But AI in a statement said: "Amnesty International opposes the death penalty in all cases, as the ultimate form of cruel and inhuman punishment and a violation of the right to life," said Malcolm Smart, Amnesty International's director for the Middle East and North Africa.
Fourteen people were executed in the capital, Tripoli, Cerene reported, while the four other executions were carried out in Benghazi, Libya's second largest city. Though their identities have not been made public by the Libyan authorities, Daily Champion, however gathered that majority of the victims were Nigerians.
A Nigerian who lives in Tripoli and who spoke on the conditions of anonymity said: "At least 10 Nigerians are among those that were executed. There are over 50 Nigerians awaiting execution. Some of them were convicted on flimsy reasons," our source said:
Foreign nationals are also at a disadvantage compared to Libyans in seeking commutation of their death sentences because they generally have limited financial means and lack a family network in Libya that can assist them by negotiating with the family of their alleged victim.
To date, the Libyan government has resisted moves towards the abolition of the death penalty. In December 2007 and 2008, Libya was among the minority of states that voted against successful United Nations General Assembly resolutions calling for a worldwide moratorium on executions.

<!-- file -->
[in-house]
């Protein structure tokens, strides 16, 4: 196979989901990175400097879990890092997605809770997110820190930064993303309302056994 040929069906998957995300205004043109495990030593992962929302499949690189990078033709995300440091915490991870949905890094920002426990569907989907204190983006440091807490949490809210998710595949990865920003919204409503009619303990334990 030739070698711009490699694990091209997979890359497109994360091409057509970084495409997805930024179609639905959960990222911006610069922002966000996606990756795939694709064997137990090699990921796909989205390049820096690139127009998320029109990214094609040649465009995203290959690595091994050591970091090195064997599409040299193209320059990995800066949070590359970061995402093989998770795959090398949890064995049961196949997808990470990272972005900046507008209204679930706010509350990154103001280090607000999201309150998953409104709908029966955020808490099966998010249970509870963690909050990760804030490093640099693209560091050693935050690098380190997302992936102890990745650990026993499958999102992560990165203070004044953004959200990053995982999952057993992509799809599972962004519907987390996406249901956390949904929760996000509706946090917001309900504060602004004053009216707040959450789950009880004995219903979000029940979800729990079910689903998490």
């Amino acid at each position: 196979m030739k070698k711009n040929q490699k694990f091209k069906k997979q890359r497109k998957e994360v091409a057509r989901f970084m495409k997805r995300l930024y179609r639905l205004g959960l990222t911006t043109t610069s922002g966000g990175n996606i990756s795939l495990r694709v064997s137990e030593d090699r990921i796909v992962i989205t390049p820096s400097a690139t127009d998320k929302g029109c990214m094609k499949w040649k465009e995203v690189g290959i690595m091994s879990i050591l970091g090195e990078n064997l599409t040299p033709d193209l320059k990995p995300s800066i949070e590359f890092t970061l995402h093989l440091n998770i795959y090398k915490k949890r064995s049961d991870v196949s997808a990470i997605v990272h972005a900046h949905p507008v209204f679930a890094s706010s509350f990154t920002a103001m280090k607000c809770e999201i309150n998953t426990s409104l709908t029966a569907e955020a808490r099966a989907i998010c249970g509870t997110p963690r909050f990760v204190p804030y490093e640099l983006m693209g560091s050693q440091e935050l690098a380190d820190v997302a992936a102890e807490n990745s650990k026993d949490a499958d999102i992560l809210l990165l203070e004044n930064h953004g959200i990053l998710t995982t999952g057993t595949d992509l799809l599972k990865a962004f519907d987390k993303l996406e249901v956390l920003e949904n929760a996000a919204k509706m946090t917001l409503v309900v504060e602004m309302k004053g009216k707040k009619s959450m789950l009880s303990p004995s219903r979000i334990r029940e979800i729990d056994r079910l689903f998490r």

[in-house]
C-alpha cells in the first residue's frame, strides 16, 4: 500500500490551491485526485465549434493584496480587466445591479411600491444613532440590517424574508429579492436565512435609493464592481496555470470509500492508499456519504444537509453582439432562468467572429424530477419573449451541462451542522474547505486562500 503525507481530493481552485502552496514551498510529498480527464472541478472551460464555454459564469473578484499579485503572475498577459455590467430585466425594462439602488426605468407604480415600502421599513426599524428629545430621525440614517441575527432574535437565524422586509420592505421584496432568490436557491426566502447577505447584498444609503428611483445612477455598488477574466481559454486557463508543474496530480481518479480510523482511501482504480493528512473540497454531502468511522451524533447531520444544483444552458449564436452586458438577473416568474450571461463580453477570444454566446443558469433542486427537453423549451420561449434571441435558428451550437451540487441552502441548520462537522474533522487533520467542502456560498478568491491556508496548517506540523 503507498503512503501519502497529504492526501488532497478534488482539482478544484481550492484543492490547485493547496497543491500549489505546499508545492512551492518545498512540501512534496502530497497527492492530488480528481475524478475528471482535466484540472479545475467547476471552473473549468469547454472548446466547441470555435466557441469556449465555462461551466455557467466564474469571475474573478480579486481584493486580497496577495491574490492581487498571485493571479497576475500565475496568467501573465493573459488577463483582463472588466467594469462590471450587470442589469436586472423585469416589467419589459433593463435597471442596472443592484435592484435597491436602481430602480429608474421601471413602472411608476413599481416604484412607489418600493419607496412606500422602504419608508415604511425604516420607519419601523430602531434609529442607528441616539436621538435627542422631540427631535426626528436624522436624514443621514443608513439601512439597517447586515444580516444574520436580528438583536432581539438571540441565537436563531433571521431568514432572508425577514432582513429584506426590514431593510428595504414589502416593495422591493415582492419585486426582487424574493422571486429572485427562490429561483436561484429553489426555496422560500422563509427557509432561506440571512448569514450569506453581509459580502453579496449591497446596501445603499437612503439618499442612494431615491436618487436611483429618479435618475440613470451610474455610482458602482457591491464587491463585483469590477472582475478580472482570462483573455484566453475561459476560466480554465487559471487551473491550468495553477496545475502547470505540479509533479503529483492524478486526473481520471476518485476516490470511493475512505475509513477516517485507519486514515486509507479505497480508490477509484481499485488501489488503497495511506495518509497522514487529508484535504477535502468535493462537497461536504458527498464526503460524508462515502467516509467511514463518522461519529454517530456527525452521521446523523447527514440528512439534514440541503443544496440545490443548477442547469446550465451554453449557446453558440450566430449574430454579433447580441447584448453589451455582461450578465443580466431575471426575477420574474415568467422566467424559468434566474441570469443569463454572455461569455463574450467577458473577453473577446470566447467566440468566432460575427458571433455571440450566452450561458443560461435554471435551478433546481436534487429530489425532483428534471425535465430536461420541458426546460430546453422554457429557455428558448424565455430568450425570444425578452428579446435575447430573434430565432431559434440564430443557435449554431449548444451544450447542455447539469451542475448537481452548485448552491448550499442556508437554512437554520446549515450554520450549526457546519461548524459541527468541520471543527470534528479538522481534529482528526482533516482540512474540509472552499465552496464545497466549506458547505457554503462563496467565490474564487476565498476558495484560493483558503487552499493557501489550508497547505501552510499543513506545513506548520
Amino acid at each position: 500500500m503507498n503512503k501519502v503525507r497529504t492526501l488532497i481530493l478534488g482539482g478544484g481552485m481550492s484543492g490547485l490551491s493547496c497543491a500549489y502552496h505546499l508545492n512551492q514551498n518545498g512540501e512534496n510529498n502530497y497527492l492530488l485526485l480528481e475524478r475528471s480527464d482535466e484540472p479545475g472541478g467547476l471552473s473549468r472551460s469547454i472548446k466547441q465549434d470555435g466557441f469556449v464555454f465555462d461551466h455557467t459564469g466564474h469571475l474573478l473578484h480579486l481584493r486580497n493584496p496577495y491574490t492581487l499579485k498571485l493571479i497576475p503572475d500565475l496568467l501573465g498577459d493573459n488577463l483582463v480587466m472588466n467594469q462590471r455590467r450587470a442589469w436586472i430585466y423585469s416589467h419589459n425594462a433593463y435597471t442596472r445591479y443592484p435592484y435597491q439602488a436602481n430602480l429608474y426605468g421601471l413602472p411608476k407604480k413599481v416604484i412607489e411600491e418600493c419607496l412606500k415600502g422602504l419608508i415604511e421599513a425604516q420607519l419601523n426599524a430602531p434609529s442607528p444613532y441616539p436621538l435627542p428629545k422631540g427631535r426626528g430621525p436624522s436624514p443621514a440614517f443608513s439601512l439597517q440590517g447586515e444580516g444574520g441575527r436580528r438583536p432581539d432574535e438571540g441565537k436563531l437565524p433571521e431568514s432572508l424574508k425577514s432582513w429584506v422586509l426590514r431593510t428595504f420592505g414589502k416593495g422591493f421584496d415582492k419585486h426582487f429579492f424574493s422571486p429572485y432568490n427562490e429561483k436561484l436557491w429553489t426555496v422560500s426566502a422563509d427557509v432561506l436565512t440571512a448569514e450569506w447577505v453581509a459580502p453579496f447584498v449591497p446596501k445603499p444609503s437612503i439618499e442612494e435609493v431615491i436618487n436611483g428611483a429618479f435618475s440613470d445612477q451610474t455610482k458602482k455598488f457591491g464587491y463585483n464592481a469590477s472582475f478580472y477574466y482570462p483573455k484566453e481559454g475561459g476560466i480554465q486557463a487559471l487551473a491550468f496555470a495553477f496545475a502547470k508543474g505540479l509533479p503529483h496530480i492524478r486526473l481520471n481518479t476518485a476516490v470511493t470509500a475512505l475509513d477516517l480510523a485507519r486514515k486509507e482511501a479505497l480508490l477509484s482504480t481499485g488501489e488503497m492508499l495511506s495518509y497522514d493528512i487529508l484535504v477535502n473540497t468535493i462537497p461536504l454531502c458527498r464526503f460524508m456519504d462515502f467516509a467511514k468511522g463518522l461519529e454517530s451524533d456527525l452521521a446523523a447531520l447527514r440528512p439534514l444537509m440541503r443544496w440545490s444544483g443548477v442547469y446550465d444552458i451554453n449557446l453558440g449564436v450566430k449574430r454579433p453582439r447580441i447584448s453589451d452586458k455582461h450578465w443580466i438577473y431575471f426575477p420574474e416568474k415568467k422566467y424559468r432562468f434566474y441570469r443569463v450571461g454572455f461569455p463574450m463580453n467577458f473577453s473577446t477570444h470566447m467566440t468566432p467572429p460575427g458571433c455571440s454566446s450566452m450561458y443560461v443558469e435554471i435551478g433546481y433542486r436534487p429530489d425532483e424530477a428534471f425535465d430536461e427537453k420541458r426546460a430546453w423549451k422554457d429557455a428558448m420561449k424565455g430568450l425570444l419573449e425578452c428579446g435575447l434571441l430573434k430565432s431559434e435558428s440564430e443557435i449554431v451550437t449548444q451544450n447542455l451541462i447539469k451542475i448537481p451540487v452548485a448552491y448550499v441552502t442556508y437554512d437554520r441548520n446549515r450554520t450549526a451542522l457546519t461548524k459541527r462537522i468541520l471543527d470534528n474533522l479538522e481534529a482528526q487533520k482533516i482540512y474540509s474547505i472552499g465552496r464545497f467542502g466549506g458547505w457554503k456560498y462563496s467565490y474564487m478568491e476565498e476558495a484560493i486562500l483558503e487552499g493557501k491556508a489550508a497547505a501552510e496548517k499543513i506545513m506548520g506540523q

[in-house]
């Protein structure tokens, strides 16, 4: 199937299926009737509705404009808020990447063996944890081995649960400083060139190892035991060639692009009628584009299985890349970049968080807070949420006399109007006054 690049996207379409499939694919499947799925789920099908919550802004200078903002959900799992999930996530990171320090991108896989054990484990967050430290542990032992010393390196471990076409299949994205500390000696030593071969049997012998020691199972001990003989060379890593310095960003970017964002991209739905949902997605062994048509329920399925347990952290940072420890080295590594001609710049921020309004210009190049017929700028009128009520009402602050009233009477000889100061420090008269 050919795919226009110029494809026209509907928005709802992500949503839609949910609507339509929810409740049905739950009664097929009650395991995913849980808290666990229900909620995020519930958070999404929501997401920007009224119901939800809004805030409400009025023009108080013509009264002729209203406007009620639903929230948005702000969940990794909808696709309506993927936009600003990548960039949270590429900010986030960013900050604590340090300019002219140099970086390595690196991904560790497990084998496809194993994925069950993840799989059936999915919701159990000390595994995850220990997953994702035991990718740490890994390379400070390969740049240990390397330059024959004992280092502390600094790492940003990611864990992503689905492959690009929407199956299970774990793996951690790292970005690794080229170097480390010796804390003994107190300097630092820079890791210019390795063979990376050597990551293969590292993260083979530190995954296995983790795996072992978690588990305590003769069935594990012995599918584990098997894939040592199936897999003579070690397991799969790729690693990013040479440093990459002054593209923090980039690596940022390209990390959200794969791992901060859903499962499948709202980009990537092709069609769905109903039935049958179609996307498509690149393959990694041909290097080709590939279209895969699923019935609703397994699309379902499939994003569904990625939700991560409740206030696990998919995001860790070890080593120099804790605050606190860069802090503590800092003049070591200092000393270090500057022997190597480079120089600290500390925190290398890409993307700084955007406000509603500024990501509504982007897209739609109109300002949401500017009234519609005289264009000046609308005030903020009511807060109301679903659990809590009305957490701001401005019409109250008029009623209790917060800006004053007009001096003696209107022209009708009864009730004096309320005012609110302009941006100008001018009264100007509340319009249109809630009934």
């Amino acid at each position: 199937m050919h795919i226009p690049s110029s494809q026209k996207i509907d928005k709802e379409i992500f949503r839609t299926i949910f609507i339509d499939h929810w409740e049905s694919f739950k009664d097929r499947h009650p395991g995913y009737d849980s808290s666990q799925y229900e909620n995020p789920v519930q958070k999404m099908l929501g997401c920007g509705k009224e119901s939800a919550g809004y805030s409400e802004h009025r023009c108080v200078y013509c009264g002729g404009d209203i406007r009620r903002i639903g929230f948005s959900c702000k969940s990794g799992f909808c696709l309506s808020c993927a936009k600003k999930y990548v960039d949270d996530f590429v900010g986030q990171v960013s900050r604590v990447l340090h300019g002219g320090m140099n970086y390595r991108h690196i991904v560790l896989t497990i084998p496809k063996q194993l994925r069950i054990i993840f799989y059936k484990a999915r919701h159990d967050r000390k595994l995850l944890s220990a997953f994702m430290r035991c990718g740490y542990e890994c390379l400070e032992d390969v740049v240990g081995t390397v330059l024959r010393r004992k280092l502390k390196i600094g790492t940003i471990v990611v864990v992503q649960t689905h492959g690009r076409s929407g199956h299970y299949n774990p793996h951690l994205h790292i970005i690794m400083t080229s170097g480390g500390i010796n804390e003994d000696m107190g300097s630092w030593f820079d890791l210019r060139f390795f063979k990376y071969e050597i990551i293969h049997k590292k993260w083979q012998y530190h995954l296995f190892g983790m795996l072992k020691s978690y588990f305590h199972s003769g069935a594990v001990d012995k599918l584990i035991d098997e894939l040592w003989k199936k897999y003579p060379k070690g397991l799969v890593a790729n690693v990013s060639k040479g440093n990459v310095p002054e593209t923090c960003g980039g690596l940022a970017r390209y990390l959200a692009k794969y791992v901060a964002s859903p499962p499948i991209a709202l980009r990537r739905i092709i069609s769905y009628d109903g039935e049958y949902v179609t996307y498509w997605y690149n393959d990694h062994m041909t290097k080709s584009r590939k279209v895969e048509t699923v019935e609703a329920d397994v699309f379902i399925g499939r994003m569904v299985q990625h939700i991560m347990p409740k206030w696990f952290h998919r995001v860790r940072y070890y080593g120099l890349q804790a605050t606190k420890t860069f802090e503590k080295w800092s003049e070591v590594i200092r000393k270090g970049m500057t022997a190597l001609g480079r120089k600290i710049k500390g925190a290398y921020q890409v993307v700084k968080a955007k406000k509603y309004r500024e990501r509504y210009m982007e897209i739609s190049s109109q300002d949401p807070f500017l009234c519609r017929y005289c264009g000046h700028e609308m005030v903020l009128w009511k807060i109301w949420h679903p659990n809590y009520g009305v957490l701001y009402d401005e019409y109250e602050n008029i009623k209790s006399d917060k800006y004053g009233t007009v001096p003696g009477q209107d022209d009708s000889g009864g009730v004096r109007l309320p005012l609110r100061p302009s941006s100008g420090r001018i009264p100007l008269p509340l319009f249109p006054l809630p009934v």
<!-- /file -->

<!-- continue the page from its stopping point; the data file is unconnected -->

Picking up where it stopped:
"The Libyan authorities must declare a moratorium on executions and join the international trend towards abolition of the death penalty," said Malcolm Smart of the Amnesty International.
"They should also commute the sentences of all those on death row. Last Sunday's dreadful events should not be repeated. The authorities should reveal the identities of the 18 people who were executed and vow to desist from further executions."
Amnesty International urged Libya to ensure that the most rigorous internationally-recognized standards for fair trial are respected, particularly in death penalty cases.
"It is unconscionable that people may still be sentenced to death and executed in Libya after trials which fail to meet the highest international standards," Smart said.